To what ends will men go to satisfy lust? As Karajan drifts to sleep, his only son, Dost Mohammed, implements a terrible plan to prevent him from winning the race for the lovely Barchin.
The tired [lit. "small-minded"] batir, Karajan, tied the feet of his young mount, then placed his head on the saddle cushion, rested his head on his palm, and laid down. He immediately became motionless like a tree.
Taysha Khan sends a spy to report on Karajan, who reports back about the latter’s horse, who has oddly pegasus-like qualities. A conspiracy is hatched by none other than Karajan’s only son to kill the horse and tie up the heroic horseman…
A tore was sent by Taysha to observe the order of the race, and was instructed to keep an eye on the four hundred and ninety Kalmaks.
This man was At Peshin Tore, who at once reported about the horses: “We saw the four hundred and ninety horses as they filed past us. We watched all. Next to the chestnut [tree] was Karajan’s horse, [compared to which] all the others seem like oxen. Karajan’s friend’s horse is [quite a] mount.”
[The khan replied,] “Let us go see it.” He gathered nine Kalmaks to go with him.
They all went near the horse.
Ever since Karajan became friends with Alpamysh and became Muslim, he never missed a single prayer time. While he was performing his morning prayers, Baychobar was walking around behind him.
The tore inspected Baychobar’s body and flesh with his own hands. He discovered the wings on his shoulders, and the way the horse folded them, moving occasionally. Atpeshin Tore became scared of Baychobar. He fled, rejoining the crowd.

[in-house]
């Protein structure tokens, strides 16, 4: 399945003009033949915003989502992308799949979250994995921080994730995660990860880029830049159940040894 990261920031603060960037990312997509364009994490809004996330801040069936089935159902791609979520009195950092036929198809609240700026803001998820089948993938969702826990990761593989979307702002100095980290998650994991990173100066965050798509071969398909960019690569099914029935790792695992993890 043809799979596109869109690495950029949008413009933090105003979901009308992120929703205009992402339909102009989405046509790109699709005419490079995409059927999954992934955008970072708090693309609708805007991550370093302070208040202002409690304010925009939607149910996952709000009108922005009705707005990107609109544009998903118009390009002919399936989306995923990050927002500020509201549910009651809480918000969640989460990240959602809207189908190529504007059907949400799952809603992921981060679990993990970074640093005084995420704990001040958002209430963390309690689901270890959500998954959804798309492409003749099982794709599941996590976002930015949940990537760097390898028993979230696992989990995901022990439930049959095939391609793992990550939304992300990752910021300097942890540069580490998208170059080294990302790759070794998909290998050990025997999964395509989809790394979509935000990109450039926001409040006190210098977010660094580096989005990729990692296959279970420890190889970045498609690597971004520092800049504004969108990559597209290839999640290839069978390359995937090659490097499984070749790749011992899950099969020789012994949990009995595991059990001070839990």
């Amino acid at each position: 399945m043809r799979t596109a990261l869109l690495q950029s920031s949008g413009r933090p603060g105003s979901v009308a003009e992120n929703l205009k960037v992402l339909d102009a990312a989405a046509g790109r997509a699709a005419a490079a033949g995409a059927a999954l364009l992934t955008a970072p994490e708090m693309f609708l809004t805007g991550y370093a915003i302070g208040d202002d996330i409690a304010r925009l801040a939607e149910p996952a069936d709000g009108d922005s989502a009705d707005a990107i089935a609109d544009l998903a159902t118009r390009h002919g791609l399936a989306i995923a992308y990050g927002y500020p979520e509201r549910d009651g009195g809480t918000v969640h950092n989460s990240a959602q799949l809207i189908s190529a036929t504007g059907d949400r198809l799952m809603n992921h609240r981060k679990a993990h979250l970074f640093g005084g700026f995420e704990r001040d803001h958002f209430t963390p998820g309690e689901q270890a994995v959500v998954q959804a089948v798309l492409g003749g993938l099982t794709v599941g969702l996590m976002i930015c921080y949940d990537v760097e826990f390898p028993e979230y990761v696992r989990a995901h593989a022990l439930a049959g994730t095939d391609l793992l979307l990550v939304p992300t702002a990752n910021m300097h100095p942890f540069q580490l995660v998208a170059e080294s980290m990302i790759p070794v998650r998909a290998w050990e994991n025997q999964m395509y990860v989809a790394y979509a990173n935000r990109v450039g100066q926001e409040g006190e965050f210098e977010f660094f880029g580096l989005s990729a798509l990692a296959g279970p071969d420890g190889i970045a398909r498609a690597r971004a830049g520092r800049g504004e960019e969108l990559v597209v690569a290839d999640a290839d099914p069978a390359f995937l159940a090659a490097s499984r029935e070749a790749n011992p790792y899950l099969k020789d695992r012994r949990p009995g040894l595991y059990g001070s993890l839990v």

He gathered all of the four hundred and ninety Kalmaks and said:
Karajan and Baychobar stop to rest, but when the rider attempts to get his horse to use a feedbag, the Kalmaks mock the animal — another grave offence in the culture of that time.
Upon reaching twenty days’ distance, the horses mounted by the Kalmaks stopped at a stage. Karajan observed this out of the corner of his eye. He reached the boundary [and listened, for the] Kalmaks were having a discussion.
As Karajan races against the Kalmaks to win the hand of Barchin for his friend Alpamysh, he undergoes a series of challenges. The first: the Kalmaks call him a betrayer of tradition for his conversion to Islam — a dreadful accusation!
The horse was covered with foamy sweat. Karajan cried out for the Saints’ help to progress for forty days.
After five days, Karajan was was running along the edge of the four hundred and ninety other horsemen. He slept for a while, then remounted Chobar.
After ten days, he made another stop: rested for a while, slept a spell, and tested his friend’s horse.
After fifteen days, he reached the fountain of Ak Bulak, where the Kalmaks were entertaining themselves. They were saying over and again, so that Karajan would hear them: